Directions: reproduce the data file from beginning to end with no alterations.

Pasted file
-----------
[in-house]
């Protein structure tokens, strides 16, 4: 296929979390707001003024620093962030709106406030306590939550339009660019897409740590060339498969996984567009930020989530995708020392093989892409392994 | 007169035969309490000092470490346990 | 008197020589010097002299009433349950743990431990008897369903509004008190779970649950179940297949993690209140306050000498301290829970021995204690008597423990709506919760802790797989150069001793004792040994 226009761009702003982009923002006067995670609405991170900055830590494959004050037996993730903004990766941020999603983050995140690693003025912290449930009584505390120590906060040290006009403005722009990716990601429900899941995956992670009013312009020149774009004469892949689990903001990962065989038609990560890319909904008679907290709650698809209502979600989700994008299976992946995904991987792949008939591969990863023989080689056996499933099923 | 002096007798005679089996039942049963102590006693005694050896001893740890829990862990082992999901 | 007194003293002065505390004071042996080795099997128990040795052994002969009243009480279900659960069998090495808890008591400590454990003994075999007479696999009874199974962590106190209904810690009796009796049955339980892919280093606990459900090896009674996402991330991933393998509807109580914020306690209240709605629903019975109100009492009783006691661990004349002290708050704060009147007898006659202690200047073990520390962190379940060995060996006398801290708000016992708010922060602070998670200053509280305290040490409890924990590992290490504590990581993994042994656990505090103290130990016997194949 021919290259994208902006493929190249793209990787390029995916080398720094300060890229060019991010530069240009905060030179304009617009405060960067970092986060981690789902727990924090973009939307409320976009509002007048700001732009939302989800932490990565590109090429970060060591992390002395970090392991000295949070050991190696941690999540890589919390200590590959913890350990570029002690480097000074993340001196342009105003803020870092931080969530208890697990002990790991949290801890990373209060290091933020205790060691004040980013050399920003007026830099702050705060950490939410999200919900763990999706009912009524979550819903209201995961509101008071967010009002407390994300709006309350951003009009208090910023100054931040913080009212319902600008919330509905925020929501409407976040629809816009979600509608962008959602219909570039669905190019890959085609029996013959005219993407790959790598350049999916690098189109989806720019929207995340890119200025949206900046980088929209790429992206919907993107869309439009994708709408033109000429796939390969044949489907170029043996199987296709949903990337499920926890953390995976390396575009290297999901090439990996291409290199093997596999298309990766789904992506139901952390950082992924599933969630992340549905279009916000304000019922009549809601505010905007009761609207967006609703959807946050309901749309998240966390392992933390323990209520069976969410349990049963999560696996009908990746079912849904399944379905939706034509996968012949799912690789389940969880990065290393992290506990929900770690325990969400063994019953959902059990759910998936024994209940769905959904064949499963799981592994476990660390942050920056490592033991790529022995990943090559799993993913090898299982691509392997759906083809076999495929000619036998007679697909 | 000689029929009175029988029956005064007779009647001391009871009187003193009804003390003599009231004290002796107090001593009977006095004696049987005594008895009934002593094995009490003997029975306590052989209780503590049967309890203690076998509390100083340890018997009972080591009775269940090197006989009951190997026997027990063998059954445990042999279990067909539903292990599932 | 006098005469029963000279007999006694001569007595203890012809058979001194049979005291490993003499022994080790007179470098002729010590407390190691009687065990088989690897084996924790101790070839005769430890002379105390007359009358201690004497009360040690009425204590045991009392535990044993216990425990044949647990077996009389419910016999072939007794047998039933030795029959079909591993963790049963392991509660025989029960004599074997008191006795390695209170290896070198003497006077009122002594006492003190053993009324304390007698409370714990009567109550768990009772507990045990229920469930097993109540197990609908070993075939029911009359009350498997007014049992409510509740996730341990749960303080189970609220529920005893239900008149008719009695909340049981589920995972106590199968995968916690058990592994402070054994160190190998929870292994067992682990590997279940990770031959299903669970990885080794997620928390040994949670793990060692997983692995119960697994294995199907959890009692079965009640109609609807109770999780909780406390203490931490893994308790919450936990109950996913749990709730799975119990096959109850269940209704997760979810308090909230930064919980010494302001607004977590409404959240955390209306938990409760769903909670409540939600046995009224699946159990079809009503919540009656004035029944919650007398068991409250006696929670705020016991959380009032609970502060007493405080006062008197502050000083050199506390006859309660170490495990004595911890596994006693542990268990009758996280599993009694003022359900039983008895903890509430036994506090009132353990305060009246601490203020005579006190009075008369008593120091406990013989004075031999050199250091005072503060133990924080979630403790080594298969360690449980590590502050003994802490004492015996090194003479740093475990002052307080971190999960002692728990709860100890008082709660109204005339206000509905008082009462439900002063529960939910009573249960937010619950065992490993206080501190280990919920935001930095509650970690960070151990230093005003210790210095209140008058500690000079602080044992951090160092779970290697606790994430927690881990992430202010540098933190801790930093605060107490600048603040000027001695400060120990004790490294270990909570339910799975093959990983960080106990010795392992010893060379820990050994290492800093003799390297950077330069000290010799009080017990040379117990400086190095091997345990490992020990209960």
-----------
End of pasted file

[in-house]
């Protein structure tokens, strides 16, 4: 296929979390707001003024620093962030709106406030306590939550339009660019897409740590060339498969996984567009930020989530995708020392093989892409392994 | 007169035969309490000092470490346990 | 008197020589010097002299009433349950743990431990008897369903509004008190779970649950179940297949993690209140306050000498301290829970021995204690008597423990709506919760802790797989150069001793004792040994 226009761009702003982009923002006067995670609405991170900055830590494959004050037996993730903004990766941020999603983050995140690693003025912290449930009584505390120590906060040290006009403005722009990716990601429900899941995956992670009013312009020149774009004469892949689990903001990962065989038609990560890319909904008679907290709650698809209502979600989700994008299976992946995904991987792949008939591969990863023989080689056996499933099923 | 002096007798005679089996039942049963102590006693005694050896001893740890829990862990082992999901 | 007194003293002065505390004071042996080795099997128990040795052994002969009243009480279900659960069998090495808890008591400590454990003994075999007479696999009874199974962590106190209904810690009796009796049955339980892919280093606990459900090896009674996402991330991933393998509807109580914020306690209240709605629903019975109100009492009783006691661990004349002290708050704060009147007898006659202690200047073990520390962190379940060995060996006398801290708000016992708010922060602070998670200053509280305290040490409890924990590992290490504590990581993994042994656990505090103290130990016997194949 021919290259994208902006493929190249793209990787390029995916080398720094300060890229060019991010530069240009905060030179304009617009405060960067970092986060981690789902727990924090973009939307409320976009509002007048700001732009939302989800932490990565590109090429970060060591992390002395970090392991000295949070050991190696941690999540890589919390200590590959913890350990570029002690480097000074993340001196342009105003803020870092931080969530208890697990002990790991949290801890990373209060290091933020205790060691004040980013050399920003007026830099702050705060950490939410999200919900763990999706009912009524979550819903209201995961509101008071967010009002407390994300709006309350951003009009208090910023100054931040913080009212319902600008919330509905925020929501409407976040629809816009979600509608962008959602219909570039669905190019890959085609029996013959005219993407790959790598350049999916690098189109989806720019929207995340890119200025949206900046980088929209790429992206919907993107869309439009994708709408033109000429796939390969044949489907170029043996199987296709949903990337499920926890953390995976390396575009290297999901090439990996291409290199093997596999298309990766789904992506139901952390950082992924599933969630992340549905279009916000304000019922009549809601505010905007009761609207967006609703959807946050309901749309998240966390392992933390323990209520069976969410349990049963999560696996009908990746079912849904399944379905939706034509996968012949799912690789389940969880990065290393992290506990929900770690325990969400063994019953959902059990759910998936024994209940769905959904064949499963799981592994476990660390942050920056490592033991790529022995990943090559799993993913090898299982691509392997759906083809076999495929000619036998007679697909 | 000689029929009175029988029956005064007779009647001391009871009187003193009804003390003599009231004290002796107090001593009977006095004696049987005594008895009934002593094995009490003997029975306590052989209780503590049967309890203690076998509390100083340890018997009972080591009775269940090197006989009951190997026997027990063998059954445990042999279990067909539903292990599932 | 006098005469029963000279007999006694001569007595203890012809058979001194049979005291490993003499022994080790007179470098002729010590407390190691009687065990088989690897084996924790101790070839005769430890002379105390007359009358201690004497009360040690009425204590045991009392535990044993216990425990044949647990077996009389419910016999072939007794047998039933030795029959079909591993963790049963392991509660025989029960004599074997008191006795390695209170290896070198003497006077009122002594006492003190053993009324304390007698409370714990009567109550768990009772507990045990229920469930097993109540197990609908070993075939029911009359009350498997007014049992409510509740996730341990749960303080189970609220529920005893239900008149008719009695909340049981589920995972106590199968995968916690058990592994402070054994160190190998929870292994067992682990590997279940990770031959299903669970990885080794997620928390040994949670793990060692997983692995119960697994294995199907959890009692079965009640109609609807109770999780909780406390203490931490893994308790919450936990109950996913749990709730799975119990096959109850269940209704997760979810308090909230930064919980010494302001607004977590409404959240955390209306938990409760769903909670409540939600046995009224699946159990079809009503919540009656004035029944919650007398068991409250006696929670705020016991959380009032609970502060007493405080006062008197502050000083050199506390006859309660170490495990004595911890596994006693542990268990009758996280599993009694003022359900039983008895903890509430036994506090009132353990305060009246601490203020005579006190009075008369008593120091406990013989004075031999050199250091005072503060133990924080979630403790080594298969360690449980590590502050003994802490004492015996090194003479740093475990002052307080971190999960002692728990709860100890008082709660109204005339206000509905008082009462439900002063529960939910009573249960937010619950065992490993206080501190280990919920935001930095509650970690960070151990230093005003210790210095209140008058500690000079602080044992951090160092779970290697606790994430927690881990992430202010540098933190801790930093605060107490600048603040000027001695400060120990004790490294270990909570339910799975093959990983960080106990010795392992010893060379820990050994290492800093003799390297950077330069000290010799009080017990040379117990400086190095091997345990490992020990209960």